US State Department insists no ‘back-room deal’ behind release of Hezbollah financier

Kassim Tajideen was designated a 'global terrorist' by the US Treasury Department for supporting Hezbollah

Hezbollah flags flutter along an empty street, amid the coronavirus disease (COVID-19) outbreak, at the entrance of Mays Al-Jabal village, Lebanon March 26, 2020. REUTERS/Aziz Taher

The US State Department is denying any deal-making or “good-will diplomacy” was behind the impending release of Kassim Tajideen, a Lebanese-Belgian businessman and convicted financier of the militant organisation Hezbollah.

Tajideen, 64, was designated a “global terrorist” by the US Treasury Department in 2009 for supporting Hezbollah, which is designated a terrorist group by the US.

He was arrested in Morocco in 2017, extradited to the US and sentenced to five years in prison in August 2019.

But after a judge's order on May 28, Tajideen was granted “compassionate release” because of "serious health conditions" and coronavirus.

He is in the custody of Immigration and Customs Enforcement and is expected to be deported to Lebanon in the next two weeks.

With no evidence that Tajideen’s health is suffering, or that there is coronavirus in his prison, his release is fuelling talk of a prisoner swap between Washington and Beirut, or with Hezbollah’s main backer, Iran.

But on Monday, a US official told The National  that there was no such deal and Tajideen's release was a matter of judicial process.

“The US government opposed Tajideen's motion for compassionate release but in the end the court ruled in his favour,” the US State Department spokesperson said.

Asked why no appeal notice by federal prosecutors was filed, the State Department referred the query to the Justice Department, which was not available for comment.

Legally, a notice of appeal must be filed within 30 days after entry of the judgment. In Tajideen’s case, the deadline is May 28.

He was transferred from prison to a detention centre on June 11.

Lebanese reports said it was a “good-will gesture” from the US, and part of a possible swap after the release of Lebanese-American dual citizen Amer Fakhoury in March.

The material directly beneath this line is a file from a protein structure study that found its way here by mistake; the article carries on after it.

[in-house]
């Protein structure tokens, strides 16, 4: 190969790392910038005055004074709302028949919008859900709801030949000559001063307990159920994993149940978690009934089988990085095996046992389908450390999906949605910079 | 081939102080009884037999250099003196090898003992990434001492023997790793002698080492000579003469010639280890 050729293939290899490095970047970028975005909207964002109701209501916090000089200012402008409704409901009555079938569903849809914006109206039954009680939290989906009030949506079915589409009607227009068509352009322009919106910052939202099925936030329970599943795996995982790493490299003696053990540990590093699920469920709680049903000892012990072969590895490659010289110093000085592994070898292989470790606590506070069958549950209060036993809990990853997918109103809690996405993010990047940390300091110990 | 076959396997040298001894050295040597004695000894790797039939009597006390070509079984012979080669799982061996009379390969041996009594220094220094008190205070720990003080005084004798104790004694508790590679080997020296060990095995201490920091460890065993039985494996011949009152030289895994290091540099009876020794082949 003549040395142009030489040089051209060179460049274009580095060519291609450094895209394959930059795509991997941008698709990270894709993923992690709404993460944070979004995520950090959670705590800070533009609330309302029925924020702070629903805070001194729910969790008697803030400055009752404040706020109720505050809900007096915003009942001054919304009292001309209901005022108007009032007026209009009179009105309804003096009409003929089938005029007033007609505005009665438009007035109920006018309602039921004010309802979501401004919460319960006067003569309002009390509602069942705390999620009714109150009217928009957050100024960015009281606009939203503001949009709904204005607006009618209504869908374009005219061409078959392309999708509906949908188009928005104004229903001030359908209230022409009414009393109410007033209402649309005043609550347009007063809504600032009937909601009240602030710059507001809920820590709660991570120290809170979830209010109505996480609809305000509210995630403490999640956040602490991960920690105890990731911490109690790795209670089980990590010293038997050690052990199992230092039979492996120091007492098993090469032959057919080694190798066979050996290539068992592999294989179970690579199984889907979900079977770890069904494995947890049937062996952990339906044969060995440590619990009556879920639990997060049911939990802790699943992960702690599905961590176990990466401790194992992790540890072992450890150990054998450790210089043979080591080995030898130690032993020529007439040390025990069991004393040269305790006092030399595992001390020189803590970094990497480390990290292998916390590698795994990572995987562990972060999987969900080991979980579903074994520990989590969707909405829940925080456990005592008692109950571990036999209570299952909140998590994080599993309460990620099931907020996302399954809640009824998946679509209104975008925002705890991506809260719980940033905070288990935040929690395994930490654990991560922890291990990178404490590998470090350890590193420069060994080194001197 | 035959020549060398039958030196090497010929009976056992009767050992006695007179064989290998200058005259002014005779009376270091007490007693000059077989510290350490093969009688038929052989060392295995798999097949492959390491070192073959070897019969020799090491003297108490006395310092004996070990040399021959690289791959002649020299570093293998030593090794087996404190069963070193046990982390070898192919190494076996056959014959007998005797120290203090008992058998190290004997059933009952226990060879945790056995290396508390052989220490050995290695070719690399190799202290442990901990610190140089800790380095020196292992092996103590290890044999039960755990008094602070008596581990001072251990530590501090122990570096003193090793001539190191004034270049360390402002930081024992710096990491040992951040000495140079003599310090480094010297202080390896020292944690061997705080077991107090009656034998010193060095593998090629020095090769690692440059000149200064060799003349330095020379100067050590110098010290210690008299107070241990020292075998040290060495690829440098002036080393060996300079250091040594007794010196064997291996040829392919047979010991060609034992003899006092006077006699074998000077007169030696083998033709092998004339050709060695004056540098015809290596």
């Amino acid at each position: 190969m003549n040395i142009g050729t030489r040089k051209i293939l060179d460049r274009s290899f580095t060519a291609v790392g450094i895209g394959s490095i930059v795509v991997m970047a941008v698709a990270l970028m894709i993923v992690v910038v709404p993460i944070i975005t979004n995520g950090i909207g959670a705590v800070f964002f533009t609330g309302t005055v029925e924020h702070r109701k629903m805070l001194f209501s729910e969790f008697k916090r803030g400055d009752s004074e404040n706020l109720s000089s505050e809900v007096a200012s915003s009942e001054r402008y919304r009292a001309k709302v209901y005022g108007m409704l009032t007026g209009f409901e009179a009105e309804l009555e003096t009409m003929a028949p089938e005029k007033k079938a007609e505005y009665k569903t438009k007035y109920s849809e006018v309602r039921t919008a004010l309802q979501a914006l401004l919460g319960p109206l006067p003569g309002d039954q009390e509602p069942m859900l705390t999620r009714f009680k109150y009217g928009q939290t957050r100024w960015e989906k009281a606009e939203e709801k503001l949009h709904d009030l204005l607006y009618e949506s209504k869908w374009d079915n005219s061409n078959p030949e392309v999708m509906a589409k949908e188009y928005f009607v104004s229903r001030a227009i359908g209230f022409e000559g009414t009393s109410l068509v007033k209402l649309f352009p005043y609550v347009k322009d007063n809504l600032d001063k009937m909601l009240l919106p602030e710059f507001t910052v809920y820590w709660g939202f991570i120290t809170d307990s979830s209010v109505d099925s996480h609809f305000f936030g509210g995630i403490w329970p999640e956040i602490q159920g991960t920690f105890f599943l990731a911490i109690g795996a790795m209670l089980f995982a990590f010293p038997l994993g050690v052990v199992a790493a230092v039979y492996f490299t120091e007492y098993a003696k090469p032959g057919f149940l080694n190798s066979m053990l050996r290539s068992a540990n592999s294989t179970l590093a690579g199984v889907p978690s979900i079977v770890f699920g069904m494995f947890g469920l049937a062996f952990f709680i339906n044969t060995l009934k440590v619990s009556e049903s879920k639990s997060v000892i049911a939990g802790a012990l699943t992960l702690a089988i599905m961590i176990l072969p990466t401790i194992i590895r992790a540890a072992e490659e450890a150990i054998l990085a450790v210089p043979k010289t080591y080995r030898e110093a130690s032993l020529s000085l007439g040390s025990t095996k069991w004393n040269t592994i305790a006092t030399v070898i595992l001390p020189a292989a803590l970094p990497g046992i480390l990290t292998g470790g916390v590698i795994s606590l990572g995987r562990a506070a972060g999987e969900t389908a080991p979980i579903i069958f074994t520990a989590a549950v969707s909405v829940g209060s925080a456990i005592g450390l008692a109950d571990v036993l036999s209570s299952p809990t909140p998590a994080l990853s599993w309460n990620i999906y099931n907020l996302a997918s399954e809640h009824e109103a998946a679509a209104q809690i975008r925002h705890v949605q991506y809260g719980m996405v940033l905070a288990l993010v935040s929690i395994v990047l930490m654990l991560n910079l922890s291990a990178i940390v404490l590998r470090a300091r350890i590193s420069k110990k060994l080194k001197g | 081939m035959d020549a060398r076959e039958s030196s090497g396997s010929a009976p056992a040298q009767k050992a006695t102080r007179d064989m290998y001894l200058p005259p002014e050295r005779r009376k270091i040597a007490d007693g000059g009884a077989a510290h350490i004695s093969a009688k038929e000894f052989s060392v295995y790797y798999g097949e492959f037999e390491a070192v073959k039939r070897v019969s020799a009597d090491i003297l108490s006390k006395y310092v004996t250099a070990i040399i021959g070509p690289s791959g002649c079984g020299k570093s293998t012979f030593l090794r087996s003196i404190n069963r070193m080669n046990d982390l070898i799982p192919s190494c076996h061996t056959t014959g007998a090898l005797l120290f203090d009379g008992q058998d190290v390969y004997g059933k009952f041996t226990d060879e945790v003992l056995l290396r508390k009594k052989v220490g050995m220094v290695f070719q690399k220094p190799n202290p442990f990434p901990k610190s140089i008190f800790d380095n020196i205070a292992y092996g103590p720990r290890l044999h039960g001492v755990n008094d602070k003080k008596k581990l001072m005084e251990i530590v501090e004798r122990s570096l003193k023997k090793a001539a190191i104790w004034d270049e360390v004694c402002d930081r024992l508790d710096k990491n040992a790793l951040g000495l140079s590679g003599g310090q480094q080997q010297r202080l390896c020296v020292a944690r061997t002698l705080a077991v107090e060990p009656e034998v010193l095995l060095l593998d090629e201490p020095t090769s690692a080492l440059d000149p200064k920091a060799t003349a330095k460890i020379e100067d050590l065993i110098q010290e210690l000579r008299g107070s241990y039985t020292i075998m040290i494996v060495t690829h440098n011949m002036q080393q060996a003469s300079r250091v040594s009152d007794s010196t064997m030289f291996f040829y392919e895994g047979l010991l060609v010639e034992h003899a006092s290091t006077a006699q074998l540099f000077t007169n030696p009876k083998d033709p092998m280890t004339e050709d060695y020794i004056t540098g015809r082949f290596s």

But the US State Department official denies that explanation.

FILE PHOTO: Supporters of Lebanon's Hezbollah leader, Sayyed Hassan Nasrallah, ride in a vehicle decorated with Hezbollah and Lebanese flags and a picture of him, as part of a convoy in the southern village of Kfar Kila, Lebanon October 25, 2019. REUTERS/Aziz Taher/File Photo

“We have seen some inaccurate reports characterising this judicial action as good-will diplomacy or part of a back-room deal. Those reports are false,” he said.

The early release “due to health concerns and removed from the United States does not diminish the severity of his crime".

“Iranian-backed Hezbollah is a terrorist organisation that continues to pose a significant threat to the United States and its international partners,” the official said.

Tajideen’s return has been a major request by the Lebanese General Security Directorate and for Hezbollah.

“The case of Lebanese businessman arrested in the US, Kassim Tajideen, is on mind, is not ignored, and I met him in his jail in the US,” Abbas Ibrahim, the top Lebanese security official, said last summer.

Mr Ibrahim has negotiated hostages release from Syria and Iran over the past four years.

“I’m concerned about the precedent that it sets, especially if it’s linked to the broader Iran hostage swaps,” said Jason Brodsky, a policy director at United Against Nuclear Iran.

“Previous prisoner exchanges involved sanctions evaders but Mr Tajideen is a specially designated global terrorist.”

Mr Brodsky said Tajideen’s work and experience in African countries was further evidence of the importance Iran and Hezbollah placed on the continent.

The commander of Iran's Islamic Republican Guard Corps' Quds Force, Esmail Ghaani, dealt directly with Tehran’s influence in West Africa, the US Treasury Department says.

Tajideen pleaded guilty in December 2018 for making nearly $1 billion (Dh3.67bn) in illegal transactions and evading US sanctions.

In August 2019, after his extradition, he was ordered to pay $50 million alongside his prison sentence.